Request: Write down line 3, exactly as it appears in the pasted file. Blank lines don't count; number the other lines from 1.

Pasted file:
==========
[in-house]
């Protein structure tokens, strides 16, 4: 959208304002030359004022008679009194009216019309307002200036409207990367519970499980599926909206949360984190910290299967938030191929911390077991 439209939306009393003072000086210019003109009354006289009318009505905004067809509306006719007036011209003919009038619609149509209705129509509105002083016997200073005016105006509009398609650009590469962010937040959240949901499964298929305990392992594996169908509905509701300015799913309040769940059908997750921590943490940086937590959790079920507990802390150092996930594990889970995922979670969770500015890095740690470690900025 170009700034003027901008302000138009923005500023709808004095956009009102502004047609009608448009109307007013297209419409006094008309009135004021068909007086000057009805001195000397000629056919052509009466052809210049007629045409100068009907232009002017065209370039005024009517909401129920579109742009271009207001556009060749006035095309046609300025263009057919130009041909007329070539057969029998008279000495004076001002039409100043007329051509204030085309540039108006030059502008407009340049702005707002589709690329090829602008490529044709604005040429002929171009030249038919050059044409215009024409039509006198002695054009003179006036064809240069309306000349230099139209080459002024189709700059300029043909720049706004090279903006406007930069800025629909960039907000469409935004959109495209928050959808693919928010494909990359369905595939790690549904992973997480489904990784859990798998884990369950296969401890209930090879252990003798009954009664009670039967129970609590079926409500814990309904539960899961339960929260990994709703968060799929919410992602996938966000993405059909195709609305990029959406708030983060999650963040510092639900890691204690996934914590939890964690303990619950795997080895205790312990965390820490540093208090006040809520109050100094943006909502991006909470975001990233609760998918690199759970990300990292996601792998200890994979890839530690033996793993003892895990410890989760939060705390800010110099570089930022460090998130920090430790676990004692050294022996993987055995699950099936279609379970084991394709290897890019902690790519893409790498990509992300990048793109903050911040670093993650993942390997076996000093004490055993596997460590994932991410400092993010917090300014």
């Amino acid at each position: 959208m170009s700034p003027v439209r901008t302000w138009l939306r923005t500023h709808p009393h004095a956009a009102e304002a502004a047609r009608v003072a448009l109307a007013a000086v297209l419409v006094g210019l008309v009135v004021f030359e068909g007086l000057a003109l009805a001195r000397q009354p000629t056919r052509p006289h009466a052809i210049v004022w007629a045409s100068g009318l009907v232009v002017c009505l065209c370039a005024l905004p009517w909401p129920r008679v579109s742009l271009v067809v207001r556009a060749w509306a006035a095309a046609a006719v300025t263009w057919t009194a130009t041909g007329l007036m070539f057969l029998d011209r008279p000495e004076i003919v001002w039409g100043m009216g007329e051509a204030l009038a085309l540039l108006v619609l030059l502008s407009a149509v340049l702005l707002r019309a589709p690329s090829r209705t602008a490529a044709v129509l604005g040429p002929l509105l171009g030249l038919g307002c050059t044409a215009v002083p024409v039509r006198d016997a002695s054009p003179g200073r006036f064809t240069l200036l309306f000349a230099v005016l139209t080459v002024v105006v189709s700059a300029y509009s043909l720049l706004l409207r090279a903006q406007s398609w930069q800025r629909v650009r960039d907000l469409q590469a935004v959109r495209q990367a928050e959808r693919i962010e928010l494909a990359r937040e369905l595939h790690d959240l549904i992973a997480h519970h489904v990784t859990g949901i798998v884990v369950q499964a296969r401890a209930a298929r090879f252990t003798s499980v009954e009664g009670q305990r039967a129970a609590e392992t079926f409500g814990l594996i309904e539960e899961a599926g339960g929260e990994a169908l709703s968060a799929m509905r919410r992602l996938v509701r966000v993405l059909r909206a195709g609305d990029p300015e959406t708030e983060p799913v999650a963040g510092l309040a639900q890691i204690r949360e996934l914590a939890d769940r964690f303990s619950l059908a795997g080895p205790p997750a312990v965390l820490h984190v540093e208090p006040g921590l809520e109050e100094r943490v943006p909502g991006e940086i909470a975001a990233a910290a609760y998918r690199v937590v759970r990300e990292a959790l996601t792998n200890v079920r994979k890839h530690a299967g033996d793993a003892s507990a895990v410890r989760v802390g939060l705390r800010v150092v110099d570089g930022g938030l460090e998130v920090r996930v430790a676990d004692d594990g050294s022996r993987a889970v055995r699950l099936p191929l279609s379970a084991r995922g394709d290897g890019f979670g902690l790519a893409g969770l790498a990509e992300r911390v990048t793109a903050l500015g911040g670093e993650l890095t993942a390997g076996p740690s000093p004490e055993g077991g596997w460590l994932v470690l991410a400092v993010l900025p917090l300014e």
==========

């Amino acid at each position: 959208m170009s700034p003027v439209r901008t302000w138009l939306r923005t500023h709808p009393h004095a956009a009102e304002a502004a047609r009608v003072a448009l109307a007013a000086v297209l419409v006094g210019l008309v009135v004021f030359e068909g007086l000057a003109l009805a001195r000397q009354p000629t056919r052509p006289h009466a052809i210049v004022w007629a045409s100068g009318l009907v232009v002017c009505l065209c370039a005024l905004p009517w909401p129920r008679v579109s742009l271009v067809v207001r556009a060749w509306a006035a095309a046609a006719v300025t263009w057919t009194a130009t041909g007329l007036m070539f057969l029998d011209r008279p000495e004076i003919v001002w039409g100043m009216g007329e051509a204030l009038a085309l540039l108006v619609l030059l502008s407009a149509v340049l702005l707002r019309a589709p690329s090829r209705t602008a490529a044709v129509l604005g040429p002929l509105l171009g030249l038919g307002c050059t044409a215009v002083p024409v039509r006198d016997a002695s054009p003179g200073r006036f064809t240069l200036l309306f000349a230099v005016l139209t080459v002024v105006v189709s700059a300029y509009s043909l720049l706004l409207r090279a903006q406007s398609w930069q800025r629909v650009r960039d907000l469409q590469a935004v959109r495209q990367a928050e959808r693919i962010e928010l494909a990359r937040e369905l595939h790690d959240l549904i992973a997480h519970h489904v990784t859990g949901i798998v884990v369950q499964a296969r401890a209930a298929r090879f252990t003798s499980v009954e009664g009670q305990r039967a129970a609590e392992t079926f409500g814990l594996i309904e539960e899961a599926g339960g929260e990994a169908l709703s968060a799929m509905r919410r992602l996938v509701r966000v993405l059909r909206a195709g609305d990029p300015e959406t708030e983060p799913v999650a963040g510092l309040a639900q890691i204690r949360e996934l914590a939890d769940r964690f303990s619950l059908a795997g080895p205790p997750a312990v965390l820490h984190v540093e208090p006040g921590l809520e109050e100094r943490v943006p909502g991006e940086i909470a975001a990233a910290a609760y998918r690199v937590v759970r990300e990292a959790l996601t792998n200890v079920r994979k890839h530690a299967g033996d793993a003892s507990a895990v410890r989760v802390g939060l705390r800010v150092v110099d570089g930022g938030l460090e998130v920090r996930v430790a676990d004692d594990g050294s022996r993987a889970v055995r699950l099936p191929l279609s379970a084991r995922g394709d290897g890019f979670g902690l790519a893409g969770l790498a990509e992300r911390v990048t793109a903050l500015g911040g670093e993650l890095t993942a390997g076996p740690s000093p004490e055993g077991g596997w460590l994932v470690l991410a400092v993010l900025p917090l300014e």